SINGAPORE (AFP) – Islamic banking has achieved relatively high market
penetration in Brunei but Islamic banking services in the Philippines,
and remain very small in terms of asset size,
East Asia’s Islamic banking industry needs more support from
regulators if it is to grow significantly, it added.
patchy” in the region, the ratings agency said in a report.
, a multi-racial country with a majority Muslim population,
shows how the Islamic banking sector can benefit from regulatory
action, said Christine Kuo, author of the report.
“We believe the Malaysian experience over the last three decades
demonstrates how instrumental regulators can and need to be in order
to grow the Islamic banking sector,” said Kuo.
Malaysian government reforms over the past 20 to 30 years “have really
helped develop the necessary legal and regulatory framework and
institutions for the industry to flourish”, Kuo said.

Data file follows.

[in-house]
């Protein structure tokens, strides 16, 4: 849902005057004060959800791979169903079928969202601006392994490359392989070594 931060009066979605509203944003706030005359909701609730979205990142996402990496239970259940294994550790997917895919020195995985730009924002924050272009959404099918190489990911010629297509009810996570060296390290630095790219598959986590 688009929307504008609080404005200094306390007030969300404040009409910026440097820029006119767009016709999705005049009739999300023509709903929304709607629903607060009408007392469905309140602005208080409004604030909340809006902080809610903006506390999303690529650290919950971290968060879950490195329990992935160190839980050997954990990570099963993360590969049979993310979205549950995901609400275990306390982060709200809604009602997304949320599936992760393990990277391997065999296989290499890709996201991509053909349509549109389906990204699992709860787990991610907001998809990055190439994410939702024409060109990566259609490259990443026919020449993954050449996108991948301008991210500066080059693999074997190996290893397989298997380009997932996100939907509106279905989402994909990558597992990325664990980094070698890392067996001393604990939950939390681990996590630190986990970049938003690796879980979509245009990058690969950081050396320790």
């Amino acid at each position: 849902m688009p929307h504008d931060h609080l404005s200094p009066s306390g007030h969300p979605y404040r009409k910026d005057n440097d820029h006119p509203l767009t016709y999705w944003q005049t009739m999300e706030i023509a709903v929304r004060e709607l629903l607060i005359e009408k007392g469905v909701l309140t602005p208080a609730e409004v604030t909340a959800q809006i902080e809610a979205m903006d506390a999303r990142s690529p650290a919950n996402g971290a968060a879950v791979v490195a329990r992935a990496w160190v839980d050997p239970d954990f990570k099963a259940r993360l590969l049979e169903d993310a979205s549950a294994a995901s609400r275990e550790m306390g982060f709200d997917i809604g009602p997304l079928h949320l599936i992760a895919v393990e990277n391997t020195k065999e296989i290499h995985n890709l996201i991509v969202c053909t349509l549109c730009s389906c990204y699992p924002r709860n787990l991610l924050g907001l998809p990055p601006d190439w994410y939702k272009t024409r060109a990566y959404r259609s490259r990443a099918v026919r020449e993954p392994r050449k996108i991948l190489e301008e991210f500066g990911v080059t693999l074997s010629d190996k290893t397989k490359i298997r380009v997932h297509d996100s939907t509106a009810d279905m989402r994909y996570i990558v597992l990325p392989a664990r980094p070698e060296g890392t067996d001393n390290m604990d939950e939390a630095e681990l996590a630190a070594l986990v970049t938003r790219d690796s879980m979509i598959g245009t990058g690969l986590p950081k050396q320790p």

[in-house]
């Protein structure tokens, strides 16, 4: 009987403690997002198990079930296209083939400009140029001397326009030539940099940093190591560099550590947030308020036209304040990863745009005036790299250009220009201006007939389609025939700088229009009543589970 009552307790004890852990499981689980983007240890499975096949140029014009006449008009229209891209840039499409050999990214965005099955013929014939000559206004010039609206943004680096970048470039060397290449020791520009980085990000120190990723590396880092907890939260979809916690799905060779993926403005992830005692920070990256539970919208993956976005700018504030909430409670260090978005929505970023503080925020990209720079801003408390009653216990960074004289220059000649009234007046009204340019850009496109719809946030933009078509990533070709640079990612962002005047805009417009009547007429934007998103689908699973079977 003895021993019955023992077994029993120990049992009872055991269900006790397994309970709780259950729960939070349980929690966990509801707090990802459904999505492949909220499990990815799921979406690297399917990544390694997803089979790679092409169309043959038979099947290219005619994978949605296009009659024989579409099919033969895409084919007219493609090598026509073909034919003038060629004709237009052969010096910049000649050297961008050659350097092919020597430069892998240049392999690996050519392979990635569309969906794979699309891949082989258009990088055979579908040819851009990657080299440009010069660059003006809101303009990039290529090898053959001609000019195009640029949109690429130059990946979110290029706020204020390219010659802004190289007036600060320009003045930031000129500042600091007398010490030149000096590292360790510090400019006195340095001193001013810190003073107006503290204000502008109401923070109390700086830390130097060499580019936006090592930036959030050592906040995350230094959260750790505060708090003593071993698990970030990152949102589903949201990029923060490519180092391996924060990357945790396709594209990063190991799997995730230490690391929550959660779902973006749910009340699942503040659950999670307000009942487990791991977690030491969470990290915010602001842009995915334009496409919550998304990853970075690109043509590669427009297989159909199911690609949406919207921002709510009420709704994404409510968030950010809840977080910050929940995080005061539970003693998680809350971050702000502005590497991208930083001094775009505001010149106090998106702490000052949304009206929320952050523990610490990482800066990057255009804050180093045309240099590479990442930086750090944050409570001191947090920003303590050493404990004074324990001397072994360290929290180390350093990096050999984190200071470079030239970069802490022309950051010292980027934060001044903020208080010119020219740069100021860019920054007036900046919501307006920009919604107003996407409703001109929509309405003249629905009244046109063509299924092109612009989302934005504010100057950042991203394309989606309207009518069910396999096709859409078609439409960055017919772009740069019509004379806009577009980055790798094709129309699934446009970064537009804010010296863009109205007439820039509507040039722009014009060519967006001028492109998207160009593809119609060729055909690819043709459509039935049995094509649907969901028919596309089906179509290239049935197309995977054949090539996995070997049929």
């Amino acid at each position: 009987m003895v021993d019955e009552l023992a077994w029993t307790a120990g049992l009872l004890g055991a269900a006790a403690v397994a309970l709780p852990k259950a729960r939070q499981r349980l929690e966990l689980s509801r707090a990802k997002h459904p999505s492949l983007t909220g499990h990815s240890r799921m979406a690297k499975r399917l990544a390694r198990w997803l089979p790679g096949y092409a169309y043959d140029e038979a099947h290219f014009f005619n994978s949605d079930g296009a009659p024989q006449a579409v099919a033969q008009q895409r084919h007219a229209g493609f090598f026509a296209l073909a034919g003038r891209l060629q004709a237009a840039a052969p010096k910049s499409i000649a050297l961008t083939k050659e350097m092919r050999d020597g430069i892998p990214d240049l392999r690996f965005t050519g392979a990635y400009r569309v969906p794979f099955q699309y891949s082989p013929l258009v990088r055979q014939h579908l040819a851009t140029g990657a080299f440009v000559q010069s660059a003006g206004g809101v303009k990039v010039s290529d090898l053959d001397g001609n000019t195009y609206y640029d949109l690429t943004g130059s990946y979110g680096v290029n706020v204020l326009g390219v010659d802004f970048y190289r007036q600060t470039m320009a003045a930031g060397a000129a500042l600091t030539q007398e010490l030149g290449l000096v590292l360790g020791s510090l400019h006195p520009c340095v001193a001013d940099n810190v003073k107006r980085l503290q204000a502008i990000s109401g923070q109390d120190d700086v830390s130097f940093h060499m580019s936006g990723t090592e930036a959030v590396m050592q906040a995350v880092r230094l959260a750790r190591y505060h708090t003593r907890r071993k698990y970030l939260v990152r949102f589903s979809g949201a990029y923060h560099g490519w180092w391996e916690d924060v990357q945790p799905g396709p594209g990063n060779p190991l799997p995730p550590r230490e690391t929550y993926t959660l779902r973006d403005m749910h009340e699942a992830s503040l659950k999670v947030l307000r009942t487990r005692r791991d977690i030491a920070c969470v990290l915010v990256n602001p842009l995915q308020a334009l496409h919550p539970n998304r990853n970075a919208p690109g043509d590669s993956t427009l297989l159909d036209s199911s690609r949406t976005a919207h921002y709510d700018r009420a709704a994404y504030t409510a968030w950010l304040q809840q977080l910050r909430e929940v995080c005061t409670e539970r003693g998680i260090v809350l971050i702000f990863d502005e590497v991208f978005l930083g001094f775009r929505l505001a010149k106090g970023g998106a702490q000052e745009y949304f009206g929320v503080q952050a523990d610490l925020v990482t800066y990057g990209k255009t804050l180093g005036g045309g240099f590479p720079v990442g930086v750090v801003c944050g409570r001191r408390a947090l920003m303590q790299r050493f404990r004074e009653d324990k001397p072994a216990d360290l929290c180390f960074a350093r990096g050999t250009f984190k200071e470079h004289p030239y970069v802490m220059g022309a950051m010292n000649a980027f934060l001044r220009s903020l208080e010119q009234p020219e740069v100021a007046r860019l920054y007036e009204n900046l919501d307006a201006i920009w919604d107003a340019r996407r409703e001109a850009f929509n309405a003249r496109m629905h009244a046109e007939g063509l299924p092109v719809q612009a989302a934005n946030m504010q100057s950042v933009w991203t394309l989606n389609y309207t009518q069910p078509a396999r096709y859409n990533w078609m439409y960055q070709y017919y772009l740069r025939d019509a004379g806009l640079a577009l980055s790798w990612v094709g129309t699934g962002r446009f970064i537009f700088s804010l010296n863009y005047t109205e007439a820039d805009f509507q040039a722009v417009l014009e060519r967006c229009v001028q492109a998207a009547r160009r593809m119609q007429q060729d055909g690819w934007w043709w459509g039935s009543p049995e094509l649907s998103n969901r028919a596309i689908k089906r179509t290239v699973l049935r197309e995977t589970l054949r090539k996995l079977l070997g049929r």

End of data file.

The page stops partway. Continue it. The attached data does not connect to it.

“The adoption of various incentives, including tax breaks, has also
proven critical to nourishing the business.”
Kuo said Islamic banking in Malaysia now accounts for 15.4 per cent,
or US$62 billion, of the country’s banking system assets.
has grown rapidly in recent years but its market share still only
accounts for less than two percent, or about US$3 billion, Moody’s
“The low penetration in Moody’s opinion, can largely be attributed to
the slow pace of change to related regulations and institutions –
though a few important changes seem to be gathering momentum,” the
Islamic banking fuses principles of syariah or Islamic law and modern
banking. Islamic funds are banned from investing in companies
associated with tobacco, alcohol or gambling considered taboo by